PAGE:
A good example of this is the patient who came to see me the other day. He had a minor operation on his foot which was performed with new laproscopic keyhole surgery techniques. He arrived on the ward ready for the surgery yet there was no bed available. He then had the operation, and only after the operation did they put him in a bed. He was then immediately sent home. It was clear to him that they were desperate to try and vacate that bed. He then came to see me as his GP because no one had had the time to explain to him the likely effects of the operation, how long it would take before he could resume work, how long the dressing should remain on, if he was due to have an outpatients appointment to come back and see a doctor and so on. He knew none of this information because he had been slung out of hospital so quickly. The result for the hospital was that his bed would have dealt with two people on that day.

Another element of the crisis is the shortage of staff--this is absolutely key. Successive staging of pay awards has produced a general demoralisation in the NHS workforce that has meant a lot of wastage of resources. For example, training any member of staff in the NHS requires a lot of investment. If the health service loses that person, say someone leaves nursing, then it means having to start all over again. Frank Dobson recognises that something has to be done about nurses' pay, and the government is under so much pressure at the moment that there may be a movement to increase nurses' pay above the rate of inflation. But compare that against what has happened in the last two years under Labour and 18 years under the Tories. It is not going to solve the crisis, unless it is sustained over the lifetime of two parliaments--nearly ten years. This I really can't see happening.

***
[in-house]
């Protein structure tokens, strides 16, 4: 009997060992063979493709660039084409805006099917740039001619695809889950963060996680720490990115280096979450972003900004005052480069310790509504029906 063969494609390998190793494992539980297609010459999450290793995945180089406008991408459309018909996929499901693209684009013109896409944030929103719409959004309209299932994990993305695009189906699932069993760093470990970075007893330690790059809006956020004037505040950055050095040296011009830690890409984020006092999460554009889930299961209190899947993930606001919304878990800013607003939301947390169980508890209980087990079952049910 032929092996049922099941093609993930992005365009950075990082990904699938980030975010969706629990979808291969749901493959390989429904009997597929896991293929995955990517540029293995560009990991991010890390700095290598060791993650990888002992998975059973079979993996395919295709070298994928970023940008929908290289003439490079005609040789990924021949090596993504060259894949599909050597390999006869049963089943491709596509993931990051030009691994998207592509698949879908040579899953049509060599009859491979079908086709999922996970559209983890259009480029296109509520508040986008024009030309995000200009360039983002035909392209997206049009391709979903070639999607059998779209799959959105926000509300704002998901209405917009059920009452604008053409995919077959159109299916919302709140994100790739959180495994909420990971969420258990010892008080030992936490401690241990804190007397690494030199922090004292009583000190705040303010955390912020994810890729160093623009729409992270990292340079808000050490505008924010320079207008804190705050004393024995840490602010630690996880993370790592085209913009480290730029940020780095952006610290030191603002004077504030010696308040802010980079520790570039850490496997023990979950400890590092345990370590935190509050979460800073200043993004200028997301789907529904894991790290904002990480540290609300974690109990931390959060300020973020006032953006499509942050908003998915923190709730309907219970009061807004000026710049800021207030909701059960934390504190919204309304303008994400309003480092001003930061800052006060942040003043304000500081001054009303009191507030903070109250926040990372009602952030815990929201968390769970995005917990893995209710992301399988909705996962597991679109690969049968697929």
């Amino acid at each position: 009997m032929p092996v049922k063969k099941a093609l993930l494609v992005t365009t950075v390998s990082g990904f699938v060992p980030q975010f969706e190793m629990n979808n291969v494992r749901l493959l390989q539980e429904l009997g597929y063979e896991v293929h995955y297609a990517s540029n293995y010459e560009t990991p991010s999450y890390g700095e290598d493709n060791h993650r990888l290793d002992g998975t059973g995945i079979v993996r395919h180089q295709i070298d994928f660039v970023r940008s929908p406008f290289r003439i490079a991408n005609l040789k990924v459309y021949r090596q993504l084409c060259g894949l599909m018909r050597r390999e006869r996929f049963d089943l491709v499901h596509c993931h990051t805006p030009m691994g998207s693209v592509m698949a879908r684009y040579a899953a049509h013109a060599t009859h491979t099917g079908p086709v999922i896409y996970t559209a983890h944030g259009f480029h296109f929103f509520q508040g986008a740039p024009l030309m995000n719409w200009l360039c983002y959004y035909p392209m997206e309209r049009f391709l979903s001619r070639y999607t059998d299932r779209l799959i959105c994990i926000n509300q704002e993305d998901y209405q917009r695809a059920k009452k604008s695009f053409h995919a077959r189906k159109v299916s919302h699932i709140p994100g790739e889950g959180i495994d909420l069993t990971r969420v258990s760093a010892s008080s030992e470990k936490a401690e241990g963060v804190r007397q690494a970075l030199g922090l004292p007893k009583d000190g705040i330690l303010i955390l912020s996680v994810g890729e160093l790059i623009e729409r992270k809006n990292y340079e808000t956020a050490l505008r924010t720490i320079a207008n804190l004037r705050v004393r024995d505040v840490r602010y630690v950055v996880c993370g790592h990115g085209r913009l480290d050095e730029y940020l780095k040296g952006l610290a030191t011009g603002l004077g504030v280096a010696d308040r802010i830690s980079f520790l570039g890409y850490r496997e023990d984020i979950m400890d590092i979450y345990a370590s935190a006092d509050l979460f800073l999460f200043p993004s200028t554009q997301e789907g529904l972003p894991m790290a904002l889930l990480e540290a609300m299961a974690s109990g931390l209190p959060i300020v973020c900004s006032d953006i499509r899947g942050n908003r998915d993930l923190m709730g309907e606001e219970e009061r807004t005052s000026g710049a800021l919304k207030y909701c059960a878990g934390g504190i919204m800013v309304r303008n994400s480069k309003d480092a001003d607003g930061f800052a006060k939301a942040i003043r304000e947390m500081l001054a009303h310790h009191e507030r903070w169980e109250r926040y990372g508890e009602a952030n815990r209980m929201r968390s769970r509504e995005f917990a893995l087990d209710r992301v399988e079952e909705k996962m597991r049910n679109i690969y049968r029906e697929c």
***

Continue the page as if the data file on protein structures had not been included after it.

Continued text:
I am involved in the new Primary Care Groups, and I have access to the financial figures of the health authority (which are public documents). The 'growth money' that the Labour government has put into the NHS is not really what it appears to be. For example, the Treasury says every year what it thinks inflation will be, and the NHS, education and every other sector is given a budget based on the Treasury forecast. But the actual rate of inflation very often exceeds the Treasury forecast, so to begin with it is starting with a cut. And in the NHS there are what are called 'cost pressures', increases in costs over and above inflation. One cost pressure is the drugs budget. The NHS has to pay the pharmaceutical industry 7 to 8 percent more each year on average for drugs. This goes to fund drug company profits which are fixed at 20 percent and which the government agrees each year with the drug companies with a fixed price deal.

There are also the costs of good new drugs which are expensive. For example there are now new drugs that are available for schizophrenia--these are very expensive, but for a large number of people they are very effective as they allow patients to get a job and have a good quality of life. Yet this is a massive cost pressure, and because the government has made mental health a national priority in its 'healthier nation' strategy, it means these new drugs have to be funded.

The other thing Frank Dobson talks about is the need to introduce 'equity' into the NHS--or the end to 'postcode medicine' as it is called. One of the big political criticisms after the Tory years was that the NHS no longer offered a national level of service. Fundholding practices were getting money thrown at them, whereas non-fundholding GPs were starved of cash and faced long waiting lists. So there has been a commitment to introduce equity. This is a good thing, but the guidance that we get is that none of the moves towards equity should allow any destabilisation of current service patterns--this is jargon for no cuts in the richer areas to achieve equity. All the moves towards equity have to come out of the small amount of growth money that is put into the system. But if you look at spending in the inner city areas or the deprived rural areas it is going to take a good two terms of parliament in order to get some sort of equity.